And here’s the killer fact: very strong Labour identifiers comprise just 5 per cent of the electorate. Those with no allegiance comprise 24 per cent. These are the floating voters who decide elections.

In short, Labour can’t win the votes that matter simply by promoting progressive policies; it must win the valence war. This does not mean ignoring the task of policy formation. Far from it. The task is to burnish the Labour “brand”, which is fundamentally similar to building a commercial brand. BMW has a strong brand. This is not because many BMW owners know (or care) about, say, their car’s electronic software or the composition of its engine casing. It’s because owners trust BMW to get these things right. And because BMW’s engineers and production processes have proved reliable down the years, so the brand has grown strong. Likewise with political parties. The “engineering” – policy formation – is vital; but it will be electorally effective only in so far as a party’s policies, collectively, enhance its overall brand image.

Rewards for respect

This analysis can help Labour even on the “nationalist” agenda. Forget trying to persuade floating voters to like Europe, immigration or shorter prison sentences. Those arguments are unwinnable, at least in the short term. What can win votes, or at least avoid terrible losses, is evidence that the party will handle these matters honestly and competently.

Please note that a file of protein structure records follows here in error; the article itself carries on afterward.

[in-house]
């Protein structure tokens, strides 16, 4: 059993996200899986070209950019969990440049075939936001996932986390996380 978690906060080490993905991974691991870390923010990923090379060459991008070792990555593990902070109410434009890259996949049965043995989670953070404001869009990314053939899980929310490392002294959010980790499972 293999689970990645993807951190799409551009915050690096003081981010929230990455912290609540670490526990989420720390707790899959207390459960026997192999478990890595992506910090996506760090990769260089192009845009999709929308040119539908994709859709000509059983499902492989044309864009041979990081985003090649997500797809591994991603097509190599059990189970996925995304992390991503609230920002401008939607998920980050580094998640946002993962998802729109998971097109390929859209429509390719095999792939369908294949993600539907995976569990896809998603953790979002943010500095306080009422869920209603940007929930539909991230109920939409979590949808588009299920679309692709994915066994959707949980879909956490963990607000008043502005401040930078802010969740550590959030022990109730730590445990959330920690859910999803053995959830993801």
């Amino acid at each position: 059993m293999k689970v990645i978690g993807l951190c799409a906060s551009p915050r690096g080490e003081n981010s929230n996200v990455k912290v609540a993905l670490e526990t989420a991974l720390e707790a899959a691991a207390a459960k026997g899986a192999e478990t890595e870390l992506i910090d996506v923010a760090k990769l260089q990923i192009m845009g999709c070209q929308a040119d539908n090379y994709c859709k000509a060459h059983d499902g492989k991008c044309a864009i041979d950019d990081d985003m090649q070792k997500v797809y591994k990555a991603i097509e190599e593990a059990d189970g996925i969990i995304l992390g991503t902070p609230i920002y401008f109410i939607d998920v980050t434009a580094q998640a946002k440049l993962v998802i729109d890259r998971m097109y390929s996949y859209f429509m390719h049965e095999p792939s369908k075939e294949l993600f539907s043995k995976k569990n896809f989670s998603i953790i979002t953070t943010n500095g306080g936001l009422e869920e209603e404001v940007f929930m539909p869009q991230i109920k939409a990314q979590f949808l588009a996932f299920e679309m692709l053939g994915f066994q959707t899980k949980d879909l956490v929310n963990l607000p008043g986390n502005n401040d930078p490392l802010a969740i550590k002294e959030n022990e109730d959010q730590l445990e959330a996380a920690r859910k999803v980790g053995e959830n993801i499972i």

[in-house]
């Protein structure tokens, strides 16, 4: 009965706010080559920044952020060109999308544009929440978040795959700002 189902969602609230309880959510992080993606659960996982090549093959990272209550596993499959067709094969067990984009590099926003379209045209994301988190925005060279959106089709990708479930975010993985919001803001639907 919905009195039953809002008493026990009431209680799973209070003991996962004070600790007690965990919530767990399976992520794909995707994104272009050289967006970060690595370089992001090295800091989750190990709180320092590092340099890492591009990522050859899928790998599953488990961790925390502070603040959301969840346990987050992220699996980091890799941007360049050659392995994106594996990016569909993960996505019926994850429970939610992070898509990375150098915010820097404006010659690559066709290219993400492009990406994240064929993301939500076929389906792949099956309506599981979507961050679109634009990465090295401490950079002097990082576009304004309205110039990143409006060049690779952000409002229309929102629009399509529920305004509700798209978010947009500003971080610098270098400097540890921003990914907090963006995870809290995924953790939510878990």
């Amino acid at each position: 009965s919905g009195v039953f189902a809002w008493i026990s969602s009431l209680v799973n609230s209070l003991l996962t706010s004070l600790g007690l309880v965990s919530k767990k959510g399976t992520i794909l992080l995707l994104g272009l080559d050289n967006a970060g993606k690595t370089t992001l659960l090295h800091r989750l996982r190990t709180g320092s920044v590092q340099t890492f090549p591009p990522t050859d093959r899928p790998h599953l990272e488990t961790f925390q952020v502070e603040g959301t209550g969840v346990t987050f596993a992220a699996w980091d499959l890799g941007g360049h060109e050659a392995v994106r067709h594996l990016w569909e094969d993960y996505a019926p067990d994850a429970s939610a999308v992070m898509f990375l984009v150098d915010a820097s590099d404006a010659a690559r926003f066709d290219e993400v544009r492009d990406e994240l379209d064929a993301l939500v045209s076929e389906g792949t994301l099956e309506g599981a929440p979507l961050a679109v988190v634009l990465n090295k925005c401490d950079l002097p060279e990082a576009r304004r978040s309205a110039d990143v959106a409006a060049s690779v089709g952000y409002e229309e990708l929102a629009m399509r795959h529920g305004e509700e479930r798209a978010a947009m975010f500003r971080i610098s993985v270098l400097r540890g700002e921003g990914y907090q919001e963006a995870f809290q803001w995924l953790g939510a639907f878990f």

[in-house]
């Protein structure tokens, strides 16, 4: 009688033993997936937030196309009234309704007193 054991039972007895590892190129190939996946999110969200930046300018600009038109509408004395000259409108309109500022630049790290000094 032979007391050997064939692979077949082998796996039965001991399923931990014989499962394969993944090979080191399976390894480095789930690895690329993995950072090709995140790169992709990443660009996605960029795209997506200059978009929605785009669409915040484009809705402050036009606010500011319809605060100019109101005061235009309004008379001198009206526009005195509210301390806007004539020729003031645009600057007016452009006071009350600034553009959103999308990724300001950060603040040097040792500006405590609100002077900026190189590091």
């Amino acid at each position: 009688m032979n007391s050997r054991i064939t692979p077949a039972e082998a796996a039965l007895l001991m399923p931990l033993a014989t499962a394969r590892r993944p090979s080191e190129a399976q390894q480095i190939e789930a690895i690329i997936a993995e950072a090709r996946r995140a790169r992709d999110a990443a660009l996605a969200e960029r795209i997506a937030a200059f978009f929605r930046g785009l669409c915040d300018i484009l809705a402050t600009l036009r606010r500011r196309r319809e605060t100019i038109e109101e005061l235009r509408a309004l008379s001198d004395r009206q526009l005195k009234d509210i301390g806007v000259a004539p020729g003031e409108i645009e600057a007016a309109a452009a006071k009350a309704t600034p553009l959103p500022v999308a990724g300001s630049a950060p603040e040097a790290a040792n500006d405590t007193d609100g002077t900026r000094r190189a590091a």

The most dramatic example of valence politics trumping a populist positional stance occurred in the Romsey by-election 12 years ago. The news was dominated by reports of asylum-seekers escaping from the Sangatte camp near Calais and crossing the Channel. The Tories sought to defend one of their safest seats by mobilising public anger over the issue. The Lib Dems seemed to be on a hiding to nothing –yet won the seat on a huge swing. In the event, the Tories lost votes because they appeared to be exploiting the issue cynically; the Lib Dems, who avoided crude populism on this occasion, were seen as more principled. The Tories’ positional view chimed with most Romsey voters, but they lost the valence war.

By the same token, David Cameron could lose votes by promising a referendum on the EU, even though most voters want one, if he appears to be buffeted by events and mesmerised by the threat from Ukip, rather than taking a lead. In the end, the voters who decide elections judge the parties and their leaders by their character. Parties win valence wars not when they abandon unpopular policies to appease the public mood, but when they show by their behaviour and the quality of their leadership that they deserve respect. Thatcherism in the early 1980s and New Labour at its most popular were powerful examples of strong valence brands. The valence winner of 2015 has yet to emerge.

Peter Kellner is the president of YouGov


Peter Kellner was President of YouGov from 2007 to 2015. Prior to that, he worked as a journalist for Newsnight, the New Statesman, and others.

This article first appeared in the 16 July 2012 issue of the New Statesman, Age of Crisis